I was asked recently about Logging SSAS Tabular models to see who was using the model I created. I have been working in Corporate America so I needed to come up with several options based on what they will and will not allow in their environment. In this blog I want to make a few suggestions on different methods for SSAS Tabular Logging. There maybe more and I would love to hear about them if you want to share.
I first began looking at the SSAS QueryLog that is built into SSAS because it works for the Multidimensional models and I found that it would not work for Tabular. Upon setting it up it just doesn’t log to the table you configure. Here is a blog I read where they had a similar problem SSAS Tabular QueryLog not working. So I began to search and I found some interesting methods that people have used and each one has its plus and minus factor depending on your needs.
- Data Management View Query – This method will get current session connection information.
Note: You will need to have ETL running to get users sessions every 5 min because it only current info.
- Activity Viewer (CodePlex) – Open source application that shows current SSAS activity.
Note: This is a nice GUI application tool to see current activity which pulls from the DMVs. Remember its only current activity not something logged over time.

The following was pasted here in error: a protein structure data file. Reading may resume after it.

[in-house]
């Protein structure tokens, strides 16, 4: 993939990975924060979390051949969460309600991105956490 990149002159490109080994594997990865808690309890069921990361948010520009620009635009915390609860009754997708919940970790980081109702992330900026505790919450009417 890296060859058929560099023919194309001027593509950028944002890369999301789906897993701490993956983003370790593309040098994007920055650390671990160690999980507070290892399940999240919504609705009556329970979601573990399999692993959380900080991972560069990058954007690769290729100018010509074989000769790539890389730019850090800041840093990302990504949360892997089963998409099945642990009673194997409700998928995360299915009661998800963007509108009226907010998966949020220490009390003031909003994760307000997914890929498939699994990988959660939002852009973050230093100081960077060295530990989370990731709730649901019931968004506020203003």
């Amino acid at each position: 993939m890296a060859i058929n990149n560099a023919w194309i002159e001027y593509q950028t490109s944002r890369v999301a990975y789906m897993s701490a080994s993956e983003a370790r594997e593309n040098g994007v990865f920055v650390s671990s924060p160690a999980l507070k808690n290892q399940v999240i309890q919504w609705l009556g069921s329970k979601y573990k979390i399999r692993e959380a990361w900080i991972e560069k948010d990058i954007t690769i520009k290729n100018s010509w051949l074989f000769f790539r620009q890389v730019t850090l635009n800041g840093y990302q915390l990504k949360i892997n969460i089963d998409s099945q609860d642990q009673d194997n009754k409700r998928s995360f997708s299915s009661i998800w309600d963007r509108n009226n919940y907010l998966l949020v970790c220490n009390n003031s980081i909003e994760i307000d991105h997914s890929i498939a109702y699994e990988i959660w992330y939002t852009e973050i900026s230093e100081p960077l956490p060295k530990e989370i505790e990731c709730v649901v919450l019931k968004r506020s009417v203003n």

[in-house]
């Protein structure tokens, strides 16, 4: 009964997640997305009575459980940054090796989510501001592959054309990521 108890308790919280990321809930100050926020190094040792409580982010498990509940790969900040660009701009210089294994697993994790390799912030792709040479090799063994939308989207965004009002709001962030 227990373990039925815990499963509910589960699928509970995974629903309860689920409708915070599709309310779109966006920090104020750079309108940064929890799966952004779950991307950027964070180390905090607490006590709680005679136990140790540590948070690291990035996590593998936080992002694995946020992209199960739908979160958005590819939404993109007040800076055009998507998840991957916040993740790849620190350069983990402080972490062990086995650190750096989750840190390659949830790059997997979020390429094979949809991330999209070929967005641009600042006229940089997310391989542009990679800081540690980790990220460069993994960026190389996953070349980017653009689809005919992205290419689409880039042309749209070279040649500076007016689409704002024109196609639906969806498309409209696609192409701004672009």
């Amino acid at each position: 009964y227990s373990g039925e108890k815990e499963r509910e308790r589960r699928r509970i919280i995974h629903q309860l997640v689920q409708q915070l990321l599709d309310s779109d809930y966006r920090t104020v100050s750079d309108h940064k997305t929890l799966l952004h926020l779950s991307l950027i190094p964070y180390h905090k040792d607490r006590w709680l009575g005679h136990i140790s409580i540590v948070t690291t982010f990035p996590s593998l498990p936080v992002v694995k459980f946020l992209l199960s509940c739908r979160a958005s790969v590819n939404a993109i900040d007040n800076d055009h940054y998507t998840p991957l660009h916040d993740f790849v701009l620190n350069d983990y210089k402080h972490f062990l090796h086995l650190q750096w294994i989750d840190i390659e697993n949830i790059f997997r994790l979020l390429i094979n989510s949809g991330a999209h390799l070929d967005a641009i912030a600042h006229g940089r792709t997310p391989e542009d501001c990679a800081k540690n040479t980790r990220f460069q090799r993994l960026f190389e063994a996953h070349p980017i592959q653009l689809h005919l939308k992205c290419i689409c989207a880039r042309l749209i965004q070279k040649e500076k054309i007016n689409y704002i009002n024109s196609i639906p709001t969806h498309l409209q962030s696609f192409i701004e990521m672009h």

- ASTrace2012 (CodePlex) – Creates a utility that runs as a Windows service, connecting to Analysis Services 2012 and logging trace events into a SQL Server table using the SQL Server Profiler format.
Note: This is a tool that generates a service which can start and stop traces. The nice thing about traces is they can track information over time as long as the profiler trace is running.
- SQL Server Extended Events (XEvents) to Monitor Analysis Services – Using XMLA to run the trace and delete the trace which logs the data to a Microsoft SQL Server Extended Event log file (.xel). This can be parsed in a simple SQL statement to get the columns from the file.
Note: This is very powerful you can create the start and stop XMLA scripts to begin the profiler trace and configure any elements in the XMLA to be logged. The advantage is less overhead and resources then the GUI.
- SQL Profiler Trace – Run the SQL Profiler to for Analysis Services and log to a database/file. This can be run at command line, GUI, SQL Stored Procedures, and SQL Agent Jobs.
Note: There a few different ways to get a trace going and the GUI has the most overhead and uses the most resources. The command line and stored procedures have less overhead using less resources but require more configuration.